Soutenance de thèse
Contributions des processus physiques à la variabilité récente (1980-2015) des concentrations en nutriments dans le gyre subpolaire en Atlantique Nord
The Subpolar Gyre (SPG) of the North Atlantic plays a key role in the carbon cycle and climate variability. It is the site of a vigorous spring phytoplankton bloom, maintained by the seasonal transport of nutrients in association with light. Macronutrients (NO3, PO4, DSi) are supplied predominantly to the mixed layer by lateral transport from high latitudes (mainly through the Davis and Hudson Straits), from lower latitudes by the North Atlantic Current, or by vertical transport from below the mixed layer where higher concentrations are present. These supply processes have been suggested to vary in response to the North Atlantic Oscillation, a major mode of natural climate variability.
When the NAO index is negative, as it was from the mid-1990s to the end of the 2000s, physical conditions are similar to those projected forclimate change (i.e. , warming and freshening, weakening of deep convection, slowing down of the Atlantic Meridional Overturning Circulation, increasing stratification. During the same period, a decline in macronutrient concentrations was observed throughout the region leading to the hypothesis that underlying processes could be similar to those acting under global warming to reduce mixed layer nutrient levels.
The main objective of this thesis was to analyze and quantify the contributions of dynamic processes (i.e., lateral and vertical transport) to the observed variability in macronutrient mixed layer concentrations within the SPG between 1980 and 2015. The analysis used output from a coupled physical-biogeochemical model (NEMO-PISCES) discretized on a quarter-degree grid.
An assessment of the model’s representation of the spatial and temporal variability of macronutrient concentrations and the main physical processes, such as deep convection in the Labrador Sea, and lateral transport of water and nutrients, was carried out in comparison with data from observations. An initial focus was on the Labrador Sea, which is a region characterized by deep, intense, and variable winter convection, making it an ideal laboratory for distinguishing the role of variability in deep winter convection from that of the Subpolar Gyre circulation and inputs from the Arctic Ocean. Despite some weakening, the contribution of changes of Arctic DSi transport through the Davis and Hudson Straits to observed nutrient variability was shown to be negligible (= 3$\%$). Deep convection was identified as the main driver of the decline in pre-bloom DSi concentrations in the Labrador Sea. The study was extended next to the broader SPG, with assessment of the recent variability of macronutrient concentrations in the mixed layer through analysis of the variability of lateral and vertical transports between a period of strong positive NAO, a period of negative NAO, and the period following.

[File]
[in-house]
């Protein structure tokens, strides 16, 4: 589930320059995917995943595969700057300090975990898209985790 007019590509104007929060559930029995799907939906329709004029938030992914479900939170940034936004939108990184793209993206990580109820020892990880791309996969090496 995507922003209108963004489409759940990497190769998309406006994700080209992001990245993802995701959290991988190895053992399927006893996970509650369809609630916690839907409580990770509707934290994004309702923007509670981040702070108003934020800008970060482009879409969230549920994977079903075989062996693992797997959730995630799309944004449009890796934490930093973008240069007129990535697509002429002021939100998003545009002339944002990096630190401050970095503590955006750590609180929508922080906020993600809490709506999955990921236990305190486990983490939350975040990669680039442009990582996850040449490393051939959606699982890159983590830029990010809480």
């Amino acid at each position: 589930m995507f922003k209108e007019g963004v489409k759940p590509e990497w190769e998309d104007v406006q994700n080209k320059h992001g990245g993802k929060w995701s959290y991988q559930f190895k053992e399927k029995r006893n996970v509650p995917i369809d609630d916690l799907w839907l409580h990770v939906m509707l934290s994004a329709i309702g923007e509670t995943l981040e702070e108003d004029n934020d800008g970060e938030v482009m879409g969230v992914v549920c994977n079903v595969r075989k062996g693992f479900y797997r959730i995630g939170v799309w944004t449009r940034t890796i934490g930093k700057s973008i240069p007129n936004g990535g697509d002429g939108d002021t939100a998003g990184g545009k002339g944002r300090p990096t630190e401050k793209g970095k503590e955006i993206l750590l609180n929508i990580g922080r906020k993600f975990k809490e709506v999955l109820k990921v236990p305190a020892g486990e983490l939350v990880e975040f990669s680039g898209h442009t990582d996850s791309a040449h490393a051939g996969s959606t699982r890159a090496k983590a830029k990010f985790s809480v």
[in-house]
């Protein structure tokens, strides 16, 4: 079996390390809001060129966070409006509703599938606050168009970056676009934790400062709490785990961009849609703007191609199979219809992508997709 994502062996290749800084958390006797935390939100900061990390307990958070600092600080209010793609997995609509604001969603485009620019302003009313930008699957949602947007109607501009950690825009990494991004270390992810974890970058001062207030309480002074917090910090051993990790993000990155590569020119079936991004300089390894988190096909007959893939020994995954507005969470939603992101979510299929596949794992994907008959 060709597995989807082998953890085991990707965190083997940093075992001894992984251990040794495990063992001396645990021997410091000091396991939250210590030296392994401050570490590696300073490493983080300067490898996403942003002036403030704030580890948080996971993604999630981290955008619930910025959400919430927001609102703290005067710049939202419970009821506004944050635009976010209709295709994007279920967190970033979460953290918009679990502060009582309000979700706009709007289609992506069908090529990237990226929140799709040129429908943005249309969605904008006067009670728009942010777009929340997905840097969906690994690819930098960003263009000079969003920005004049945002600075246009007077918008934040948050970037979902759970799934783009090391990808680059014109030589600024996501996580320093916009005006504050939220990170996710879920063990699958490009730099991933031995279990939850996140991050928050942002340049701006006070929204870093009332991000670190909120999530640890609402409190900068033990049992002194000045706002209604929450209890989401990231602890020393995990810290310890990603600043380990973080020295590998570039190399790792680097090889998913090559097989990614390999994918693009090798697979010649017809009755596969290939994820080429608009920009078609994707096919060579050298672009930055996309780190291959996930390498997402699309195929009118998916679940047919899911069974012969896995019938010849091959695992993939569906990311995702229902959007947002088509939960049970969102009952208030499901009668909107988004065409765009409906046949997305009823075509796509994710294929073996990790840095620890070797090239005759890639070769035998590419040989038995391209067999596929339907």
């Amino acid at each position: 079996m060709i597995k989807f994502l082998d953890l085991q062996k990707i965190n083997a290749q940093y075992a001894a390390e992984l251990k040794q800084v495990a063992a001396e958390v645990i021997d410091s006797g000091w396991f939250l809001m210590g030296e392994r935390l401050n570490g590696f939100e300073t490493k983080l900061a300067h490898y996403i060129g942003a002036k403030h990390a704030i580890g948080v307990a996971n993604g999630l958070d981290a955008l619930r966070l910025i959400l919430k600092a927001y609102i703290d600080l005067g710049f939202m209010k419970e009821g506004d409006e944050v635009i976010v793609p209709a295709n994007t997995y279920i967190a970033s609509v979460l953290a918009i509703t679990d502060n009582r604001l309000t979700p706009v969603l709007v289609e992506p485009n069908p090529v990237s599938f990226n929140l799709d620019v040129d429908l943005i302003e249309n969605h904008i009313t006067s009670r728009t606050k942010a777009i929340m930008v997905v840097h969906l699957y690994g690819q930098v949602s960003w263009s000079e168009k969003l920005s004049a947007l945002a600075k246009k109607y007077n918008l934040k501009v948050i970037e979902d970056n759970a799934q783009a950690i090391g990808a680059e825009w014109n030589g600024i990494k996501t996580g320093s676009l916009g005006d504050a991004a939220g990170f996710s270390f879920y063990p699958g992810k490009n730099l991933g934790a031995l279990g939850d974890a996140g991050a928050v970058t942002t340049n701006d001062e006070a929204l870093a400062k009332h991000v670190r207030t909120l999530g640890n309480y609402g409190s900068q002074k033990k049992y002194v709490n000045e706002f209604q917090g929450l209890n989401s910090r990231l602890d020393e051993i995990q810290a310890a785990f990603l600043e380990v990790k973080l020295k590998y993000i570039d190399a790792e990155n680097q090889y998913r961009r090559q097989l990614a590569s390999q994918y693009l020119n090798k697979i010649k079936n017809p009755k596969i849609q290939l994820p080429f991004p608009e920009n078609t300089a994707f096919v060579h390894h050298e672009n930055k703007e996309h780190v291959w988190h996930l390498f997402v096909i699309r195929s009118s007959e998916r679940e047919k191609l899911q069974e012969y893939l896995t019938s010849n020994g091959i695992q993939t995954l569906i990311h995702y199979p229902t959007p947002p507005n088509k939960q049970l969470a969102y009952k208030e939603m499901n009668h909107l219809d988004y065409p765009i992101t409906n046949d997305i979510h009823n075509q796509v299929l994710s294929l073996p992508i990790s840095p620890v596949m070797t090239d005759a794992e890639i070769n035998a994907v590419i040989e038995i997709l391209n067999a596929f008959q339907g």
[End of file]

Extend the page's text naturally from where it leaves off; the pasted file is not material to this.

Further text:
In addition to the temporal variability of concentrations in response to atmospheric forcing, regional differences emerged, with a contribution dominated by vertical transport in the Labrador and Irminger Seas, led by variations in the depth of the mixed layer. Zonally-integrated nutrient transport east and north of the SPG are coherent with the variability of nutrients within the SPG but decoupled from nutrients transported by the Gulf stream via the North Atlantic Current west of 38°N. In this thesis, I highlighted the predominance of vertical mixing in the contemporary variability of nutrient concentrations, compared with lateral inputs.
I show that a slowing of the general circulation associated with stratification of the water column leading to the weakening of vertical nutrient fluxes, as is the case projected for climate change conditions, would lead to a reduction in macronutrient concentrations and potential future primary production in the SPG.
La soutenance se tiendra le jeudi 26 octobre à 14:00, en amphi Bloch, bâtiment 772, CEA, Orme des Merisiers. Elle sera aussi accessible en visioconférence via le lien suivant : https://uvsq-fr.zoom.us/j/97972979237?pwd=NFVKY0NUSmxKbDV3eHNzbUIvanRBUT09